Saudi Arabia preps investors for first debt sale
One of this year’s hottest debt sales beckons.
Saudi Arabia is offering investors a revolutionary agenda for economic reinvention as it prepares to sell its first international bond — a multibillion dollar sale that may come as early as this week.
Delegates flew to the UK and US last week to lay the groundwork for an issue forecast to break records and pave the way for a pipeline of deals, including the world’s biggest initial public offering from state oil company Aramco.
As officials and bankers make the case for Saudi Arabia’s long-anticipated market debut, these are the questions prospective investors are asking:
What’s the story?
Bond roadshows are marketing exercises, and investors have a history of rewarding compelling narratives.
Argentina secured a record sale of debt in April with its story as the comeback kid — highlighting a new investor-friendly government who wanted to bring the country to market after years as an outcast.
Saudi Arabia appears to be taking a similar approach — promoting younger technocrats implementing radical reform, as well as the novelty value of the country’s first appearance on global capital markets.
Those present at some of the early investor meetings in London say Saudi Arabia’s presentation focused on the size of its economy, lack of external debt, plans for reform and young population — adding that there was an emphasis on plans to increase transparency.
“The story is not unreasonable,” says one investor briefed on the meeting. “It’s the same tune they have been singing all year long.”
What price does Saudi want?
The rate Saudi Arabia secures for its first dollar-denominated bond will set the tone for all future borrowing, and the country will be hoping to set a low yield for the planned five-, 10- and 30-year bond issues.
Government related entities are waiting to launch their own bonds as they struggle to cope in the kingdom’s troubled economic environment that thanks to much lower oil prices has clipped nominal gross domestic product by 14.3 per cent since 2014.
“There will be a rush of roadshows in the last period before the US election,” says one banker involved in the deal.
It is up to bankers to make sure the price is one that both the kingdom and investors are happy with. Record low bond yields have evaporated, but global rates are still relatively low thanks to central bank stimulus in Europe, the UK and Japan and the US Federal Reserve’s decision not to raise interest rates — providing a low base from which the bond will be priced.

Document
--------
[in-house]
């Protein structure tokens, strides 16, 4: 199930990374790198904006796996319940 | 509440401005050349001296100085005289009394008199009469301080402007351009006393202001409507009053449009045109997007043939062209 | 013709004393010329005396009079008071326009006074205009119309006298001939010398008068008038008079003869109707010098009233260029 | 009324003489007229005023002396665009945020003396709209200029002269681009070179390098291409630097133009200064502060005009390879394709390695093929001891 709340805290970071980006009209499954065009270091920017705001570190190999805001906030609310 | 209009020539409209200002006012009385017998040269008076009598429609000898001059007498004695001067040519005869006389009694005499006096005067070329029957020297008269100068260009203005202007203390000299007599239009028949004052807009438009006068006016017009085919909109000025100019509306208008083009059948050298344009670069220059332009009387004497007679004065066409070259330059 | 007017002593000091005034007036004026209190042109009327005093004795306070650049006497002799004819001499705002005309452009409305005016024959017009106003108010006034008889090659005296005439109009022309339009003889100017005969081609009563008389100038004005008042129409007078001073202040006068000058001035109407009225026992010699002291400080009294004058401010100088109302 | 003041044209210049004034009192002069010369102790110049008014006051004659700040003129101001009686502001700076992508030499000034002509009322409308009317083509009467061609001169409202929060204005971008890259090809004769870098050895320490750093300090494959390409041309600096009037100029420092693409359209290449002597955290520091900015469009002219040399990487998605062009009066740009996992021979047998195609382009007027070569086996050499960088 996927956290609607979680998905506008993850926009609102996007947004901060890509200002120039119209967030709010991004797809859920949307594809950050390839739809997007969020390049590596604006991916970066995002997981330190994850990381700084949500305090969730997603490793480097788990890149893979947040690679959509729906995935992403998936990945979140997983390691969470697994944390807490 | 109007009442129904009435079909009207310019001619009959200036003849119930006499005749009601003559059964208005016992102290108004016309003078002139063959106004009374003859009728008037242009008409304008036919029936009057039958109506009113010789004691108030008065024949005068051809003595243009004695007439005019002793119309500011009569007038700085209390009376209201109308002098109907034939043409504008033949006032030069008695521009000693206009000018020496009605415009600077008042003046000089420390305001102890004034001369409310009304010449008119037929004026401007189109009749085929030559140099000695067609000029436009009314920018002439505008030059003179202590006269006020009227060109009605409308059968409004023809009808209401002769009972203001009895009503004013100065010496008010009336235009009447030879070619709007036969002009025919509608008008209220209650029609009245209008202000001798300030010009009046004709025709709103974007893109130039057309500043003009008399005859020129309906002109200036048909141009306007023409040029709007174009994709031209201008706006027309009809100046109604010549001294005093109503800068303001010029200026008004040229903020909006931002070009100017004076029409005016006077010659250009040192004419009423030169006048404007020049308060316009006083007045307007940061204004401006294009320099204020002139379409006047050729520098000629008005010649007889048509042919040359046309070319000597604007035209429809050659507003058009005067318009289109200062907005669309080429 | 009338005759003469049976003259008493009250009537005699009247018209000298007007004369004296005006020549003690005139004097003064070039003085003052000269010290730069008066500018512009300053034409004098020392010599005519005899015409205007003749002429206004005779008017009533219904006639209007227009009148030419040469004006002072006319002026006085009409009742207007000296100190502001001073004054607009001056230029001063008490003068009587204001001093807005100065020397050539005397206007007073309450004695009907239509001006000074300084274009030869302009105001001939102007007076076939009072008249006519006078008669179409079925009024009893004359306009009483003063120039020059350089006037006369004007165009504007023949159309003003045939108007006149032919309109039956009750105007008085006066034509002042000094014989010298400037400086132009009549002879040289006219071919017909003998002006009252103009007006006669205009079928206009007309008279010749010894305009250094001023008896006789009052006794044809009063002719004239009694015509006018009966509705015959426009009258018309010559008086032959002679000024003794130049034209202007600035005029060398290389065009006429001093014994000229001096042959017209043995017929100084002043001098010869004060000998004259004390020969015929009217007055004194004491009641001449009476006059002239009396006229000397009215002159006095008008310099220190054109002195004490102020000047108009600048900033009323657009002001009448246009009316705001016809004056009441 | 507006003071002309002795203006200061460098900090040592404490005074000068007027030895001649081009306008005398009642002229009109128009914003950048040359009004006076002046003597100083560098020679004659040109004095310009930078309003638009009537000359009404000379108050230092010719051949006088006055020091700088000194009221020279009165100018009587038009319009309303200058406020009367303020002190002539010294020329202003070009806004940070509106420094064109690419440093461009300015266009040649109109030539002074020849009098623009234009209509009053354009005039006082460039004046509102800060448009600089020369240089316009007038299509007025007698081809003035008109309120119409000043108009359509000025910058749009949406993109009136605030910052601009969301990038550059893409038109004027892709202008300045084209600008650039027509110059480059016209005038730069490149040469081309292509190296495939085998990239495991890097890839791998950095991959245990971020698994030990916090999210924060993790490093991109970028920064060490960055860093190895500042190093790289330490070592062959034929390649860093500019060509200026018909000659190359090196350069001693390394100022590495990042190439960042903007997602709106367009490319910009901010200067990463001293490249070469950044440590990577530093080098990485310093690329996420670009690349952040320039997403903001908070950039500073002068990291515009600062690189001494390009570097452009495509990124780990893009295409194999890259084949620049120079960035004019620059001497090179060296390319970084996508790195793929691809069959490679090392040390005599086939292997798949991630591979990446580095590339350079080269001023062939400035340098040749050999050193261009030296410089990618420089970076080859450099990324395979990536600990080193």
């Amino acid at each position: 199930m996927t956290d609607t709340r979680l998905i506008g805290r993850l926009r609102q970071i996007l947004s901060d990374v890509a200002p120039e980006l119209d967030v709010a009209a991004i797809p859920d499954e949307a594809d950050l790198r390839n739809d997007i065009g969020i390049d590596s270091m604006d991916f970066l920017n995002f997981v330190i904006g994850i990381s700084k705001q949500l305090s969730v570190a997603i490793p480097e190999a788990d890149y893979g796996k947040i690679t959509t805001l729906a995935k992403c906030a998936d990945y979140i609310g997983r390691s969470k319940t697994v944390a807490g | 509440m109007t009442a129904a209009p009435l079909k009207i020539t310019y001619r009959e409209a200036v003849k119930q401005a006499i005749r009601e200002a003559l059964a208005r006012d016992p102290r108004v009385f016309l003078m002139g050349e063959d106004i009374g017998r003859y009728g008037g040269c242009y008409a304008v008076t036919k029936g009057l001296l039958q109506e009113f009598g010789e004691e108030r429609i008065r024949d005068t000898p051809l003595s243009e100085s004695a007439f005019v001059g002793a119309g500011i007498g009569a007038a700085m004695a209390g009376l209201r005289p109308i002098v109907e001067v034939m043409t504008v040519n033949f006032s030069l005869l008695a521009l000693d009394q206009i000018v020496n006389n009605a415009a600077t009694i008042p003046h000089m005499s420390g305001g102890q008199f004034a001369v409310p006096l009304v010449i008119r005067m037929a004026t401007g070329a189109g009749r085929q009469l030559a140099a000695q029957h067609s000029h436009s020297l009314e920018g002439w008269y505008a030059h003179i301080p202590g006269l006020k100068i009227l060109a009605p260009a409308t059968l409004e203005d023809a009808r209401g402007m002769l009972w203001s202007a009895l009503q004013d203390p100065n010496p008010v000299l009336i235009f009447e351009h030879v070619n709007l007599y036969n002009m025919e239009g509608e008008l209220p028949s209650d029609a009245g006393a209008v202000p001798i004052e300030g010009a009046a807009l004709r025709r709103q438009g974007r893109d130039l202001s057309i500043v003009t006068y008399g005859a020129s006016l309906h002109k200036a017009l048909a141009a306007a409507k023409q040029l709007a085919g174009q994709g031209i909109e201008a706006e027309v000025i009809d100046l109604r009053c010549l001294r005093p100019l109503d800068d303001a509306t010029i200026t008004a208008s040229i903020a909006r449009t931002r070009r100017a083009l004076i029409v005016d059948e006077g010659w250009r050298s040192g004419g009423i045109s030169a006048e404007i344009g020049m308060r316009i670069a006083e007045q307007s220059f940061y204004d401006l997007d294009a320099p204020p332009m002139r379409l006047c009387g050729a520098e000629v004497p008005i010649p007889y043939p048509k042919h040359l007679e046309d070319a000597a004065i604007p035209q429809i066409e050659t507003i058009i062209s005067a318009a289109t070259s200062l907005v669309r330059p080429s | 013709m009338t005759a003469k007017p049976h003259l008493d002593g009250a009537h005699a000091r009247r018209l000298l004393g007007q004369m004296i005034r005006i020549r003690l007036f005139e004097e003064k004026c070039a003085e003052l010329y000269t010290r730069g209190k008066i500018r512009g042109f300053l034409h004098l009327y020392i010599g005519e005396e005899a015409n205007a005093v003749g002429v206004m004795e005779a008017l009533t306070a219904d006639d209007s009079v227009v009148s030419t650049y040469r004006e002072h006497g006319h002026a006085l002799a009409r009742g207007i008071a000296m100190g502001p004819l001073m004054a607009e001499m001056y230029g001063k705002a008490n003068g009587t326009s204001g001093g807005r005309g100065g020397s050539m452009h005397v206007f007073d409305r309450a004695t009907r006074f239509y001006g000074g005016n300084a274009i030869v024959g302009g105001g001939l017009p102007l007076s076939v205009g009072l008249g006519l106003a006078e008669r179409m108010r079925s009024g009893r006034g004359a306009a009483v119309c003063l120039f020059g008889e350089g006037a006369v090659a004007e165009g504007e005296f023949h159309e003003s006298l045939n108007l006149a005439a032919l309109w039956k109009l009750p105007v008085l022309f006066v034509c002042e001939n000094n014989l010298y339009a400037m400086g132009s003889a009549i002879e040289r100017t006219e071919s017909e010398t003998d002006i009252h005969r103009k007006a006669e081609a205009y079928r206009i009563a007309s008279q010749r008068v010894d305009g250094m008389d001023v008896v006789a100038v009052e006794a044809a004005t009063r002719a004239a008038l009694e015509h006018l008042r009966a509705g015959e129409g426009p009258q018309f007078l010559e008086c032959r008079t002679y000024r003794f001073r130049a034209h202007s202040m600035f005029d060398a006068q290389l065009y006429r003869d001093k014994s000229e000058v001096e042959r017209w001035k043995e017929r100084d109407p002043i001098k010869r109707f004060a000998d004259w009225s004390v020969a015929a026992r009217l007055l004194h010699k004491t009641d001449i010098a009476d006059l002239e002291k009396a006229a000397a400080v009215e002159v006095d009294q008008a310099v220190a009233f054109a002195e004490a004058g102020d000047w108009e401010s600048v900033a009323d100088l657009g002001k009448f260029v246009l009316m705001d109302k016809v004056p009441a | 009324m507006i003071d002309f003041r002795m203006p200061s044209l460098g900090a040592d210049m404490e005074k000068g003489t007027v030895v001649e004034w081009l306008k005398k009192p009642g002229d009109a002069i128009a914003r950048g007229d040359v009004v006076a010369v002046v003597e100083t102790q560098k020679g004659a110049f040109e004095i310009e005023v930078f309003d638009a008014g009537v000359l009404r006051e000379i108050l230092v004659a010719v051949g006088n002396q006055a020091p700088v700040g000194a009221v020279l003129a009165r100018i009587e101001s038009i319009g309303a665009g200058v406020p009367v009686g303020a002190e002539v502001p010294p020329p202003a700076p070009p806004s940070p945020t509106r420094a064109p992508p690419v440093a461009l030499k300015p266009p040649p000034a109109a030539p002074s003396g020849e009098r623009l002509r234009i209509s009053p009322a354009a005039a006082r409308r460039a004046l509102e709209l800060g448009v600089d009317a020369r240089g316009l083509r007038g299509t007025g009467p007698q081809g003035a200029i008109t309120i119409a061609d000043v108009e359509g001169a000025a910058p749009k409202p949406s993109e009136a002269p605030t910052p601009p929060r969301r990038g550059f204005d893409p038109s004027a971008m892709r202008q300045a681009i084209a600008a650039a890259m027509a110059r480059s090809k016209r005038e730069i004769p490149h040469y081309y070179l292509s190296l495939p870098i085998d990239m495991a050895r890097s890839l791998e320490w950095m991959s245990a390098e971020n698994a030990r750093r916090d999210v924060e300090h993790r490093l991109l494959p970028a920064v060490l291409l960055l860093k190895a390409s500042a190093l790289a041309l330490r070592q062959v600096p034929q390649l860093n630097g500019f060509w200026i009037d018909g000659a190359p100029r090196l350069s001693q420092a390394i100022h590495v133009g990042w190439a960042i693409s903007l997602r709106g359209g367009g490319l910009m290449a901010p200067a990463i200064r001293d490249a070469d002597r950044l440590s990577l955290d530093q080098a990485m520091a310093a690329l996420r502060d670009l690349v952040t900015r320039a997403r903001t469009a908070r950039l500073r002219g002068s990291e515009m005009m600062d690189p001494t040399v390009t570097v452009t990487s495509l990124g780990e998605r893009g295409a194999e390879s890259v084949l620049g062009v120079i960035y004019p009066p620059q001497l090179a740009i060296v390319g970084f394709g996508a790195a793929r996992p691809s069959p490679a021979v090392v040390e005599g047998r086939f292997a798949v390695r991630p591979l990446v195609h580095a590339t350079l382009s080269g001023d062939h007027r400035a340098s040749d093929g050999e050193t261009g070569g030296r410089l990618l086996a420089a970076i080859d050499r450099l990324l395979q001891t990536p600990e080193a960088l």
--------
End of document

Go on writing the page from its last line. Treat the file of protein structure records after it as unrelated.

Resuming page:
When Qatar sold $9bn of debt in May, it paid a risk premium of 150 basis points (bps) above the rate on US Treasuries for 10-year paper — a generous payout that enabled the tiny gas-rich state to increase the amount issued.
Abu Dhabi, the oil-rich emirate described as the gold standard of regional issuers, paid even less — issuing at 125 basis points on its 10 year bonds for its smaller $5bn issue.
Saudi Arabia has a lower credit rating than Qatar — A rather than AA — so should pay a higher rate. But if it limits the size of the sale it could keep the premium relatively small.
One banker in the region says Saudi could expect to pay 30 to 40 bps more than Qatar — which would mean a 10-year yield of 3.55 — 3.65 per cent. Another banker not involved in the deal estimates that Saudi Arabia will price at 150 basis points over US Treasuries for a five-year bond and 160-165 for 10-year debt — which would mean a 10 year borrowing rate close to Qatar’s.
How much will Saudi borrow?
Investors, hearing about strong interest for the prospective 30-year bonds from Asian insurers, believe Saudi’s desire to raise between $10bn-$20bn will be more than matched by demand of up to $50bn.
Senior officials presenting to investors drew their attention to plans for the kingdom to target a debt-to-GDP ratio of 30 per cent. Saudi Arabia’s recently drafted economic blueprint foresees this level of indebtedness by 2020. Last year, the ratio stood at 5.9 per cent.
“We are probably going to see $15bn-$20bn this year, the same amount next year, and so on for the foreseeable future,” says one of the prospective investors.
All indications point to the sale marking the start of more than $120bn in the coming years.
Can the economy survive low oil prices?
As the world’s largest oil producer, Saudi Arabia has been hit hard by the recent collapse in energy prices.
Since mid-2014 oil prices have more than halved, forcing the central bank to burn $170bn in foreign reserves to shore up this year’s budget deficit of 13.5 per cent of gross domestic product and fund the costly war in Yemen.
In May, Saudi Arabia and two other oil-exporting Gulf economies had their credit ratings cut by Moody’s — following similar downgrades by S&P Global Ratings and Fitch. Moody’s cited a combination of falling growth, rising debt and smaller domestic buffers that left it less able to weather future shocks.
In the bond prospectus sent to investors, Saudi Arabia warns that low oil prices pose a challenge to its economy. However investors present at some of the first meetings on the bond roadshow say officials refused to be drawn on the prices they expected to see oil in future — and how the economy would cope if prices fell back to $30 per barrel — preferring to stress plans to overhaul the economy. This, according to one person present, left some investors agitated. “We asked the same question a number of different ways and didn’t manage to get an answer,” he says.